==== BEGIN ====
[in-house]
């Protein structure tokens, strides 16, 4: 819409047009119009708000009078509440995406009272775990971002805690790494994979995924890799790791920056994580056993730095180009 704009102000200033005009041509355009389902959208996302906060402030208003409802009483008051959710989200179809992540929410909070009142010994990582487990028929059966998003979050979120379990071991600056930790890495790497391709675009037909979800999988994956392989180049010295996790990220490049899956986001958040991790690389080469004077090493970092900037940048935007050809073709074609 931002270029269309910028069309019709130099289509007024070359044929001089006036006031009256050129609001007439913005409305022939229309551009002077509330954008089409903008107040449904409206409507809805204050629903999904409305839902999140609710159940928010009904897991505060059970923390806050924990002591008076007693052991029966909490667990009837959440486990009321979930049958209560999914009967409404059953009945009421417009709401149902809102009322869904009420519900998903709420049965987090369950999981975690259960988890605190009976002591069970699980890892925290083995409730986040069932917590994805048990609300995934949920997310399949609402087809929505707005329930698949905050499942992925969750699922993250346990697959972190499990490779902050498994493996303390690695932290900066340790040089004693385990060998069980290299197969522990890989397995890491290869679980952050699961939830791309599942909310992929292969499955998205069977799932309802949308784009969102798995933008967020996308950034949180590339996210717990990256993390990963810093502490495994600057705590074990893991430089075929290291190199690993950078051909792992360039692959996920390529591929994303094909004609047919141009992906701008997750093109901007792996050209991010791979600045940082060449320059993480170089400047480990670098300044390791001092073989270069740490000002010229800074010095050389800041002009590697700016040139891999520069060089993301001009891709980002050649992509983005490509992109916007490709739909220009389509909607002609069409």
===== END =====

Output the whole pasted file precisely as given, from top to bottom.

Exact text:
[in-house]
């Protein structure tokens, strides 16, 4: 819409047009119009708000009078509440995406009272775990971002805690790494994979995924890799790791920056994580056993730095180009 704009102000200033005009041509355009389902959208996302906060402030208003409802009483008051959710989200179809992540929410909070009142010994990582487990028929059966998003979050979120379990071991600056930790890495790497391709675009037909979800999988994956392989180049010295996790990220490049899956986001958040991790690389080469004077090493970092900037940048935007050809073709074609 931002270029269309910028069309019709130099289509007024070359044929001089006036006031009256050129609001007439913005409305022939229309551009002077509330954008089409903008107040449904409206409507809805204050629903999904409305839902999140609710159940928010009904897991505060059970923390806050924990002591008076007693052991029966909490667990009837959440486990009321979930049958209560999914009967409404059953009945009421417009709401149902809102009322869904009420519900998903709420049965987090369950999981975690259960988890605190009976002591069970699980890892925290083995409730986040069932917590994805048990609300995934949920997310399949609402087809929505707005329930698949905050499942992925969750699922993250346990697959972190499990490779902050498994493996303390690695932290900066340790040089004693385990060998069980290299197969522990890989397995890491290869679980952050699961939830791309599942909310992929292969499955998205069977799932309802949308784009969102798995933008967020996308950034949180590339996210717990990256993390990963810093502490495994600057705590074990893991430089075929290291190199690993950078051909792992360039692959996920390529591929994303094909004609047919141009992906701008997750093109901007792996050209991010791979600045940082060449320059993480170089400047480990670098300044390791001092073989270069740490000002010229800074010095050389800041002009590697700016040139891999520069060089993301001009891709980002050649992509983005490509992109916007490709739909220009389509909607002609069409």